In their business payments barometer published in June, Bottomline Technologies, a company that provides digital payment solutions for a number of different industries, found that 92% of financial decision-makers surveyed admit to paying suppliers late.
What’s not surprising is the fact that businesses pay their suppliers late.
What is surprising, however, is that 92% of those surveyed admit to it.
For small businesses, delayed payments can be a question of life or death: according to data compiled by the Federation of Small Business, 50,000 small companies in the UK fail each year because of clients that pay their invoices too late. This costs the economy around £2.5 billion a year.
There have been some regulatory changes to try to curb late payments, but few seem to have made any difference.
The Duty to Report, which came into effect in 2017, requires businesses to report on payment practices and is intended to shorten payment times and support small business.
Paying suppliers late is a historical problem, but it is one which can be eradicated with new solutions
Data compiled by the Chartered Institute of Procurement and Supply showed that more than 1,000 companies have ignored the rules and have failed to provide sufficient data in the required timeframe.
And the problem appears to be getting slightly worse. According to MarketInvoice, a company that provides invoice financing and business loans, 62% of invoices issued by small to medium-sized enterprises in the UK – worth over £21 billion – were paid late in 2017, up from 60% in 2016. According to the data, food and beverage, energy and wholesale sectors were some of the slowest payers.
While this might not be breaking news, it is still a scandal. Companies that refuse to pay their suppliers on time are stifling the economy and causing good businesses to collapse.
At the same time, smaller suppliers, wary of losing business from larger, more powerful companies, remain reluctant to call them out.
Why do corporates pay their suppliers late? This has little to do with KYC (know your customer), sanctions screening and similar checks, because once the due diligence has been carried out for a supplier at the start of the relationship, there is little need to do this each time a transfer is made.
Some businesses are quick to blame their suppliers – complaining of bad service, bad quality products or delays in delivery.
Others say it is down to liquidity: issues with their own cashflow mean that suppliers have to wait.
But a major cause of late payments is inefficient accounts payable processes – which are still largely manual. Accountants spend hours upon hours matching up incoming bills and outgoing payments across numerous different platforms and this is the cause of most delays.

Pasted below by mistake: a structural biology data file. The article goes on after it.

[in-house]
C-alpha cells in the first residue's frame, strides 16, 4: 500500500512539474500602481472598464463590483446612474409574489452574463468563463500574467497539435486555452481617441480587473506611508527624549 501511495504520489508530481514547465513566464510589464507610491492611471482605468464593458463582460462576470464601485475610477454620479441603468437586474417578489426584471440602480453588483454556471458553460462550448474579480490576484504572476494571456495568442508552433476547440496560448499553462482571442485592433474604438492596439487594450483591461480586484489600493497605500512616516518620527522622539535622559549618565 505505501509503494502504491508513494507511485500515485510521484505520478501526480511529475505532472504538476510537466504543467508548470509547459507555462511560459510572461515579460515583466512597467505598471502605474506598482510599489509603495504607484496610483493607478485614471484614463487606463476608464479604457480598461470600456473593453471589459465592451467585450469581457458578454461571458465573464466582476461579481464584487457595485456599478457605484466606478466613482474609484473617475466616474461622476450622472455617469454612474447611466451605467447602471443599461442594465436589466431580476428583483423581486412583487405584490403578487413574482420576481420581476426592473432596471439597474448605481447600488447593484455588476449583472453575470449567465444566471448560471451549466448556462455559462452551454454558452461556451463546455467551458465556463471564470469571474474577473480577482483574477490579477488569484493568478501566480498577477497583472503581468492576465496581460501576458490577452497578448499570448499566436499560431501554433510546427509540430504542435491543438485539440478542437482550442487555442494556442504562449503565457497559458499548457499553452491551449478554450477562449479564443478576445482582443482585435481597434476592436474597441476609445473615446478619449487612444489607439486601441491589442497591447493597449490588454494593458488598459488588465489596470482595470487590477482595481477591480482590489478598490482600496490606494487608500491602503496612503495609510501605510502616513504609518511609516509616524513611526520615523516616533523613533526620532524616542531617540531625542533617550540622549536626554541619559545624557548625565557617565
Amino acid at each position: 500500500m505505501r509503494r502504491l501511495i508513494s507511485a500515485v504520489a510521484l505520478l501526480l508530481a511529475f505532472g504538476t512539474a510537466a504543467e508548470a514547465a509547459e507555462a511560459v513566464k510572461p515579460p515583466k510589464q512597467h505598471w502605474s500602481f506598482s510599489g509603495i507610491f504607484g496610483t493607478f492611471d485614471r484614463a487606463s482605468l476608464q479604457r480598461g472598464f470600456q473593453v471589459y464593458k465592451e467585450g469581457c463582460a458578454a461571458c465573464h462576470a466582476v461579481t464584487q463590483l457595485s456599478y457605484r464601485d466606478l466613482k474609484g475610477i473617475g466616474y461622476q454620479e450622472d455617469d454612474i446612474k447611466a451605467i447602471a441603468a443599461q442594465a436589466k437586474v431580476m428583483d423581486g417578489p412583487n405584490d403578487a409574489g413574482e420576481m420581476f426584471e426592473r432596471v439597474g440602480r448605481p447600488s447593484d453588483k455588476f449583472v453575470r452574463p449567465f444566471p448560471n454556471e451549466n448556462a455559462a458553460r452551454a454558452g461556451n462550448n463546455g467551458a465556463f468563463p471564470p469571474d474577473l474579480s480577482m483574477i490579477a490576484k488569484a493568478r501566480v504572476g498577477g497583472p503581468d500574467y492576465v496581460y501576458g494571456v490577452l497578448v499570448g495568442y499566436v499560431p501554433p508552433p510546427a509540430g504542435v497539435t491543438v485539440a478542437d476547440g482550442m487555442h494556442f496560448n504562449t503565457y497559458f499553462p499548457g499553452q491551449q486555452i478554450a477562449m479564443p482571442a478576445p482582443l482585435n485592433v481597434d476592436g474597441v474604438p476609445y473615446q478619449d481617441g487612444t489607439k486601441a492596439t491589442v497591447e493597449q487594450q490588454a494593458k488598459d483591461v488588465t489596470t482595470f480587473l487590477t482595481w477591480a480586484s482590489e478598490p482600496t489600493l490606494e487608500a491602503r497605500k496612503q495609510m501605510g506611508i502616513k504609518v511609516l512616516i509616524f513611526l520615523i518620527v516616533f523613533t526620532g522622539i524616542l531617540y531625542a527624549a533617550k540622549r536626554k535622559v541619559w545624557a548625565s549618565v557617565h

So, what can speed things up? Supply-chain finance has helped alleviate some of the pain, but businesses are still keen to avoid additional costs associated with taking out extra credit.
According to Bottomline Technologies, cloud-based technology is one solution. This would allow businesses to distribute and track invoices in real time.
Back-office automation will also speed up the process, approving invoices more quickly and cutting down on valuable man hours.
Blockchain technology and cryptocurrencies – buzzwords that are often bandied around at the moment – will also speed up the process and make transactions safer.
Technological innovation makes this ever more likely. And the overall move towards faster payments – and the belief that this is something that not only the individual but businesses will come to expect – will be the main driving force for change.
A shift to more automated, digital means of managing payments started with some of the larger trade finance banks finding the cost of entering new markets too high using legacy systems. Over time, this has cascaded down to smaller financial institutions and will continue to do so as the change gathers pace.
Banks, fintechs and companies across the board are spending millions to upgrade outdated legacy systems that will streamline these processes.
Timely payments could become the norm, so businesses and their suppliers will even be able to negotiate discounts on early payments.
The consequences of this? A stronger economy.
Paying suppliers late is a historical problem, but it is one which can be eradicated with new solutions. Perhaps it's time for big businesses to rethink their strategy on paying late.